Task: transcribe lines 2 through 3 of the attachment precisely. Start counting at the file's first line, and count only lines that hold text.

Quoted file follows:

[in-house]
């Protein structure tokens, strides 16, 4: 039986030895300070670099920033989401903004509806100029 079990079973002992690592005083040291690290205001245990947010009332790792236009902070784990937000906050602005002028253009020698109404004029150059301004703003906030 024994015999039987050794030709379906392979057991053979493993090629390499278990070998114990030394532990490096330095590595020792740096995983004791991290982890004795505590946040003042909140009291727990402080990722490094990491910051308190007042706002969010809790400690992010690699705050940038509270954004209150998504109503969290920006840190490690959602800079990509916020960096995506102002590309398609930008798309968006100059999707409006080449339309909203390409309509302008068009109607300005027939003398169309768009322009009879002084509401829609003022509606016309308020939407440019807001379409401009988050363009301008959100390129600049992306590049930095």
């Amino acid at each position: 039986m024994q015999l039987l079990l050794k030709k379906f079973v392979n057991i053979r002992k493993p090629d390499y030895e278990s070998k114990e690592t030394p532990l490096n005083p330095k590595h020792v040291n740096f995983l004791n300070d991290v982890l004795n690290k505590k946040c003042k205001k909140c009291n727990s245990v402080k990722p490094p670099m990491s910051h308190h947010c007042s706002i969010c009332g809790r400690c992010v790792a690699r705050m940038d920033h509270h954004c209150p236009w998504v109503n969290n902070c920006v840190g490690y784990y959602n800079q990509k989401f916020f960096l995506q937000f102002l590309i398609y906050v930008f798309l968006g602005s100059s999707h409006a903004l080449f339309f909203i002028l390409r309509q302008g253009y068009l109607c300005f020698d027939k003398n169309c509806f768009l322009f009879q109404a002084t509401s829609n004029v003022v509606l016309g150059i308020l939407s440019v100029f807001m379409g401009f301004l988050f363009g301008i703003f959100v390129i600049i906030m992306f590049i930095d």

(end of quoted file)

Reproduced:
């Protein structure tokens, strides 16, 4: 039986030895300070670099920033989401903004509806100029 079990079973002992690592005083040291690290205001245990947010009332790792236009902070784990937000906050602005002028253009020698109404004029150059301004703003906030 024994015999039987050794030709379906392979057991053979493993090629390499278990070998114990030394532990490096330095590595020792740096995983004791991290982890004795505590946040003042909140009291727990402080990722490094990491910051308190007042706002969010809790400690992010690699705050940038509270954004209150998504109503969290920006840190490690959602800079990509916020960096995506102002590309398609930008798309968006100059999707409006080449339309909203390409309509302008068009109607300005027939003398169309768009322009009879002084509401829609003022509606016309308020939407440019807001379409401009988050363009301008959100390129600049992306590049930095």
């Amino acid at each position: 039986m024994q015999l039987l079990l050794k030709k379906f079973v392979n057991i053979r002992k493993p090629d390499y030895e278990s070998k114990e690592t030394p532990l490096n005083p330095k590595h020792v040291n740096f995983l004791n300070d991290v982890l004795n690290k505590k946040c003042k205001k909140c009291n727990s245990v402080k990722p490094p670099m990491s910051h308190h947010c007042s706002i969010c009332g809790r400690c992010v790792a690699r705050m940038d920033h509270h954004c209150p236009w998504v109503n969290n902070c920006v840190g490690y784990y959602n800079q990509k989401f916020f960096l995506q937000f102002l590309i398609y906050v930008f798309l968006g602005s100059s999707h409006a903004l080449f339309f909203i002028l390409r309509q302008g253009y068009l109607c300005f020698d027939k003398n169309c509806f768009l322009f009879q109404a002084t509401s829609n004029v003022v509606l016309g150059i308020l939407s440019v100029f807001m379409g401009f301004l988050f363009g301008i703003f959100v390129i600049i906030m992306f590049i930095d």